It was a sense of great pride to see Waterford hurling persevere and give a master class in hurling in the National League final. In the legal profession both clients and practitioners are often faced which first seem like insurmountable obstacles, in long drawn out cases. So what lessons can we take from our Waterford hurlers?
Lesson 1: Take a long term view
Waterford’s success did not come overnight but was the cumulative result of the hard work of development squads over the past number of years. Many cases can drag on for longer than originally anticipated, often due to congestion in the courts. Therefore, it is important to show patience and be fully prepared for the long haul.
Lesson 2: Perseverance is Key
After 8 years without a national trophy, having played poorly in division 1b last year, most hurling pundits gave Waterford little chance against the might of Cork hurling. However, the hurlers of Wateford thought differently and persevered to accomplish a comprehensive 10 point victory.
Lesson 3: Focus on the End Goal
Waterford were totally focused in the preparation for this final, which turned out to be a watershed in Waterford’s hurling history, which resulted in Waterford being the first team in a quarter of a century to lift the Dr. Croke cup from a starting position of division 1B. Focussing and visualising end goal is critical to success in any walk of life.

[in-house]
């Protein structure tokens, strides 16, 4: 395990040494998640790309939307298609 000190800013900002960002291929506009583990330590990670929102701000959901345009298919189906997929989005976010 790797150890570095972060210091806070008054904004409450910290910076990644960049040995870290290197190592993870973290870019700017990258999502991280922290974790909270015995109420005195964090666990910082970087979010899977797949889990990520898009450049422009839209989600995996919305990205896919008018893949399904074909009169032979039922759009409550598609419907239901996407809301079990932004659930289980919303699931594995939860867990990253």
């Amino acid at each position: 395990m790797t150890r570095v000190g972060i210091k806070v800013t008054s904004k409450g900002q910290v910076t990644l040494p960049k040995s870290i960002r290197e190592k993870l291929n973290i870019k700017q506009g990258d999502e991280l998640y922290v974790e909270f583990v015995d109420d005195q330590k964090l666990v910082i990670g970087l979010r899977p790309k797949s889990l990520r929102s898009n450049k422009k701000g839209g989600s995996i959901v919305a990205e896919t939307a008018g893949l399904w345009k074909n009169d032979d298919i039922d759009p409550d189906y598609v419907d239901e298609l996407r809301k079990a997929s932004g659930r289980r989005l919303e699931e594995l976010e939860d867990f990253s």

Lesson 4: Belief
The hurlers of Waterford not only believed in the system but have a firm belief in their own individual skill sets and the combined effect of these skill sets in a team environment. Despite being considered the most unlucky team in Munster hurling, this did not affect the current crop of Waterford hurlers, who displayed a psychological strength and belief which should sound a loud warning shot to the current All-Ireland champions, Kilkenny.
Lesson 5: The collective is stronger than the individual
In the past Waterford boasted phenomenal individual hurlers such as John Mullane and Dan Shanahan, who wore their heart on their sleeves for Waterford throughout their hurling careers. With the arrival of inspirational manager Derek McGrath, the focus is now on the collective and sticking to a sophisticated system, rather than solely relying on individual talents, which Waterford has in abundance at the moment. The collective also extends to ourselves, the supporters. In this regard it is heartening to see Club Déise going from strength to strength, as the unwavering support of Waterford hurling fans is critical to the teams continued success.
There are a lot of lessons we can learn, from the recent success of Waterford hurling and we await with baited breath for the next encounter against Cork in the Munster Championship on the 7th June. Best of luck Waterford from the team at HD Keane.